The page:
“As you can see from the various making of images you can see the level of detail John goes to in creating the various parts. My favourite piece is actually the jetpack, I love it. The heaviest bit of kit to carry is the cape made of 32 feet of yarn. There are a total of 12 clips around my body which are required to hold all of the bits of kit in place and of course I can’t get dressed on my own so my wife Karin helps me.”

 

Warhammer 40k space marine rogal dorn cosplay
Andy Douglas

Price of a Small Car

While Sinclair would not reveal the actual cost of the commission he admitted that it could buy a small car. The Costume Rag asked how he justified the expense. “Well I have little luxuries, I drive a 14-year-old Mercedes 320 estate. I don’t smoke, and rarely drink. I buy the odd Playstation game every now and then so this is a real treat to myself. I couldn’t have made it to the standard John has,” he said.

Sinclair’s treat was clearly well deserved given some serious health problems that meant adapting the original design and has caused criticism among Games Workshop devotees. “Some Warhammer fans have been having a pop at me regarding ‘T Rex arms’ but due to a major shoulder problem I can’t move my right arm behind me and have major problems having weight on it so light armour on the arms it is. The haters can whinge about the arms but at the end of the day its about me feeling relaxed in the power suit and not take it all to seriously. John has done a fantastic job. I’ve been so excited about picking up the costume and wearing it for the first time I could hardly sleep. It’s almost 8ft tall and involves stilts so my wife Karen has to help me get into it, but putting it on for the first time felt absolutely epic.”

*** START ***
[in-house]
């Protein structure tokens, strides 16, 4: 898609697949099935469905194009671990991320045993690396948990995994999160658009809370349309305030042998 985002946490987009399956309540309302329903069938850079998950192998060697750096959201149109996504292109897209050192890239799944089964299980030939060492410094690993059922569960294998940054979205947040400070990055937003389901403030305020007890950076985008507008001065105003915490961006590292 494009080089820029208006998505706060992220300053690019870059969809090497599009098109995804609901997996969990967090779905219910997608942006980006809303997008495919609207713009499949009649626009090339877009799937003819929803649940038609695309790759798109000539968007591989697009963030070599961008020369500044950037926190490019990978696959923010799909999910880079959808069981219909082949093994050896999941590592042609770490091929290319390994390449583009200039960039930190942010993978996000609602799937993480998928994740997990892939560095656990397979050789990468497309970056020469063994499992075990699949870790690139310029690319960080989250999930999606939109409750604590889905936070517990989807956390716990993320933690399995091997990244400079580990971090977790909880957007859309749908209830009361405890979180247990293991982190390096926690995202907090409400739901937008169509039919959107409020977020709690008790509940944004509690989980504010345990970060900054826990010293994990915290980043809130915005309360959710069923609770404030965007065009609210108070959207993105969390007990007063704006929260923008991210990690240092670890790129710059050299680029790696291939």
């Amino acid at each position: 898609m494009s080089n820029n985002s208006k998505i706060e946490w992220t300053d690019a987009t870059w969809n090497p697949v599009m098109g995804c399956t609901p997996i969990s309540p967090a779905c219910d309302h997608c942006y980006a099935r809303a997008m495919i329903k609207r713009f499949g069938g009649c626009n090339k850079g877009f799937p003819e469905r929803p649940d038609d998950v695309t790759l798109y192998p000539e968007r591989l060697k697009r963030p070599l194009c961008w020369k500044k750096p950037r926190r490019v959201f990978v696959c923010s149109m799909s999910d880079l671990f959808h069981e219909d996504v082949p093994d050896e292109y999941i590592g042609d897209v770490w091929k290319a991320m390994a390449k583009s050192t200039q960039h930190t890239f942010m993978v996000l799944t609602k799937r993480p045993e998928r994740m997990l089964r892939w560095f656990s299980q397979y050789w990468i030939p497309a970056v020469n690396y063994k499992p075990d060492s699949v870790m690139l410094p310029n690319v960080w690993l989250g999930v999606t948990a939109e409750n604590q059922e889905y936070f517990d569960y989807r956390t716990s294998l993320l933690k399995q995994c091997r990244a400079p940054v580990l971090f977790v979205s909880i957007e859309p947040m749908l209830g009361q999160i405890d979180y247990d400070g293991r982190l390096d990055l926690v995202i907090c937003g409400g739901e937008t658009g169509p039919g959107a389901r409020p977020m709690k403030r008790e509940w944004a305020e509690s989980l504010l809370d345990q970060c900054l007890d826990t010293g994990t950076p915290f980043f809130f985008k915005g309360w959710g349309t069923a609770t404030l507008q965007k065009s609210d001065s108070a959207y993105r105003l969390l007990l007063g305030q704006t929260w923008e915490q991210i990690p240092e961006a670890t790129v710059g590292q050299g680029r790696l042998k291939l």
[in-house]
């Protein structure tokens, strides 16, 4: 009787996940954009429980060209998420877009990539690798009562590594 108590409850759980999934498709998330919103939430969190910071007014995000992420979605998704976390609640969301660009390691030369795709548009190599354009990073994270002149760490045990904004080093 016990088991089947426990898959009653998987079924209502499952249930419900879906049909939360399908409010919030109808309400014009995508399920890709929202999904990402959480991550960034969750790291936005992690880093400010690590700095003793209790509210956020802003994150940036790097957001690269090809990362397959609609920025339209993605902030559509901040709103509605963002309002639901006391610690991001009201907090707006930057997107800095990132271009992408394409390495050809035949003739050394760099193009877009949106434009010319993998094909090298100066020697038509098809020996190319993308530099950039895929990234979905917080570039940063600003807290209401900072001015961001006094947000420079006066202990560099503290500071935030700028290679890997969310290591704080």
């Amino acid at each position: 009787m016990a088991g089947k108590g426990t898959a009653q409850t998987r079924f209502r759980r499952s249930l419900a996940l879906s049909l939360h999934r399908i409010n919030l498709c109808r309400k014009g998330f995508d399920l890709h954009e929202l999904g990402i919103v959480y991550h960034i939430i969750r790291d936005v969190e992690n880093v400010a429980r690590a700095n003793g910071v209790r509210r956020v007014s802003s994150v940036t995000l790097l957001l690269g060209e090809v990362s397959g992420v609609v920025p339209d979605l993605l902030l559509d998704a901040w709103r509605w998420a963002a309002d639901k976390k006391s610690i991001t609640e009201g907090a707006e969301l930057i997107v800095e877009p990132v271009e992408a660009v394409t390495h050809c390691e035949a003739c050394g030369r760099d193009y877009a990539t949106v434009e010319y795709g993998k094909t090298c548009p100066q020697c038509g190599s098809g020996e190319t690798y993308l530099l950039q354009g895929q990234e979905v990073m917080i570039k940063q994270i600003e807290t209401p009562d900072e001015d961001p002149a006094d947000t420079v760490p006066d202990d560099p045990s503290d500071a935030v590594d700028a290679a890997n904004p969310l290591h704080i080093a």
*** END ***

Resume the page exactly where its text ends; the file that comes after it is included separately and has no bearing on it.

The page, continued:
As ever cosplay is an ongoing process and no outfit is ever quite complete, hence when asked by The Costume Rag if he had plans to expand on the project Sinclair said “since the images were taken I have raised my pauldrons four inches and hung them better so come this weekend they will look a lot better. I am very happy with the way it looks now and don’t want to make any further changes or expand on the project.”

The Warhammer Legacy

So why has Warhammer has remained such a powerful, global brand that still inspires such passion? “Good question – and I think it’s so many different reasons,” said Sinclair. “The stories are very cool. The models and painting them is an awesome part of the Warhammer experience and then of course there is the table top gaming experience. It appeals to different people for various enjoyment reasons. And now with the release of Warhammer Adventures: Tales for Younger Readers, young children aged 8-12 can start to learn of the exciting world of Warhammer. I personally don’t play the table top game but I do have Warhammer on my PS4 which I enjoy playing. For me the whole thing is having fun and I seriously look forward to walking around at future comic cons and meeting other cosplayers.”